Valentine’s Day Pet Dangers
Some Romantic Gestures May Be Risky to Furry Loved Ones
If you’re planning something romantic this Valentine’s Day, remember to protect the ones you love – the furry ones. The toxicology experts at Pet Poison Helpline want to warn pet lovers about the dangers posed by various common romantic gestures, such as massage oil, candles, flowers and yes, especially chocolate.
“Valentine’s Day is a holiday of love, but some romantic gift items can create unintended dangers for your pets,” said Dr. Renee Schmid, a senior veterinary toxicologist at Pet Poison Helpline. “Just after Valentine’s Day last year we received a call from the owner of a Great Dane who had ingested lavender massage oil. Fortunately, the dog did not ingest enough oil to cause systemic toxicity, but it did cause gastrointestinal irritation and posed a risk for aspiration. Flavored massage oils can be particularly dangerous depending on their contents. They can also be more enticing to an animal because of the scent.”
Perhaps the oldest and simplest way to set the mood for romance is to light a candle or two. Not only can you choose your favorite exotic scent, but the atmosphere created by the flickering light can transport you to a fantasy location. Unfortunately, it can also transport you and Fido to the pet hospital.
“There are a number of dangers associated with pets and candles,” explained Dr. Schmid. “The most obvious is the threat of a burn from the flame or hot wax, or the pet knocking over a candle and starting a fire. There is also a toxicity danger. Candle wax can pose a risk for dermal and gastrointestinal irritation with potential for ulcerative lesions.
Last February, for example, our toxicologists received a call regarding a kitten ironically named Chilli who spilled hot candle wax on his fur and then ingested the wax. The cat vomited and had what the owner described as convulsions. Chilli vocalized after the wax was spilled on him and his owner found him rolling on the floor. On physical exam at the pet hospital, no neurological deficits were noted. It is possible that the signs described by the animal’s owner as convulsions may have been related to discomfort from the presence of wax rather than a seizure-like activity.”
The standard Valentine’s Day gift for many people is flowers, but even some of those can cause concern for furry family members. Particularly for cats.
“One of the most popular flowers on Valentine’s Day is lilies, some of which unfortunately can cause acute kidney injury in cats. To help educate cat lovers about the dangers of lilies, we developed the educational campaign and website NoLiliesForKitties.com to provide cat owners a one-stop resource about this deadly threat. The site is now listed as a trusted resource for lily poisoning information on the official FDA website.”
Perhaps the best known and most serious threat to pets on Valentine’s Day is chocolate. Not only should pet lovers be concerned about their animals ingesting candy and other chocolate treats, other romantic gifts like massage oil and candles can also contain chocolate.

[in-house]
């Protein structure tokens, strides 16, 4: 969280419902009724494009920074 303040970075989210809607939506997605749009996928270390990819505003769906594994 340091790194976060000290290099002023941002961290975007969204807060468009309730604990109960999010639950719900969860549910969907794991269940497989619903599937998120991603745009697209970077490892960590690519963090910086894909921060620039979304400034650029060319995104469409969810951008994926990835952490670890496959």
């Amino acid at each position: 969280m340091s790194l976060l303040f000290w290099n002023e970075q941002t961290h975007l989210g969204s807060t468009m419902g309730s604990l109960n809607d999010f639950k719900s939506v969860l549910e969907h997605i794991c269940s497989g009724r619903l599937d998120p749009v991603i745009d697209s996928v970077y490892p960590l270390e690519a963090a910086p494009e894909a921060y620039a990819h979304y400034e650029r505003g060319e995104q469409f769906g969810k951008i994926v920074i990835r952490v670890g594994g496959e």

“Chocolate remains the number one concern when it comes to Valentine’s Day celebrations,” said Dr. Schmid. “The severity of chocolate poisoning varies greatly depending on the type and amount of chocolate ingested and the size of the pet. The darker and less sweet the chocolate, the more toxic it can be to dogs. Ingestion of the wrappers or packaging can also be a concern as they can sometimes cause an obstruction in the stomach or intestines. Also be aware that some chocolate-containing products may include other toxins such as macadamia nuts, raisins, coffee or espresso beans, or xylitol.”
“Regardless of whether you celebrate Valentine’s Day, it is always a good idea for pet owners to remove potentially toxic or dangerous items from nightstands, counters or other surfaces where pets have access,” added Dr. Schmid. “You might not think it looks appetizing, but our experience shows it will intrigue your pet.
Pet Poison Helpline created Toxin Tails to educate the veterinary community and pet lovers on the many types of poisoning dangers facing pets, both in and out of the home. All the pets highlighted in Toxin Tails have been successfully treated for the poisoning and fully recovered.
About Pet Poison Helpline
Pet Poison Helpline, your trusted source for toxicology and pet health advice in times of potential emergency, is available 24 hours, seven days a week for pet owners and veterinary professionals who require assistance treating a potentially poisoned pet. We are an independent, nationally recognized animal poison control center triple licensed by the Boards of Veterinary Medicine, Medicine and Pharmacy providing unmatched professional leadership and expertise. Our veterinarians and board-certified toxicologists provide treatment advice for poisoning cases of all species, including dogs, cats, birds, small mammals, large animals and exotic species. As the most cost-effective option for animal poison control care, Pet Poison Helpline’s fee of $85 per incident includes follow-up consultations for the duration of the case. Based in Minneapolis, Pet Poison Helpline is available in North America by calling 800-213-6680. Additional information can be found online at www.petpoisonhelpline.com.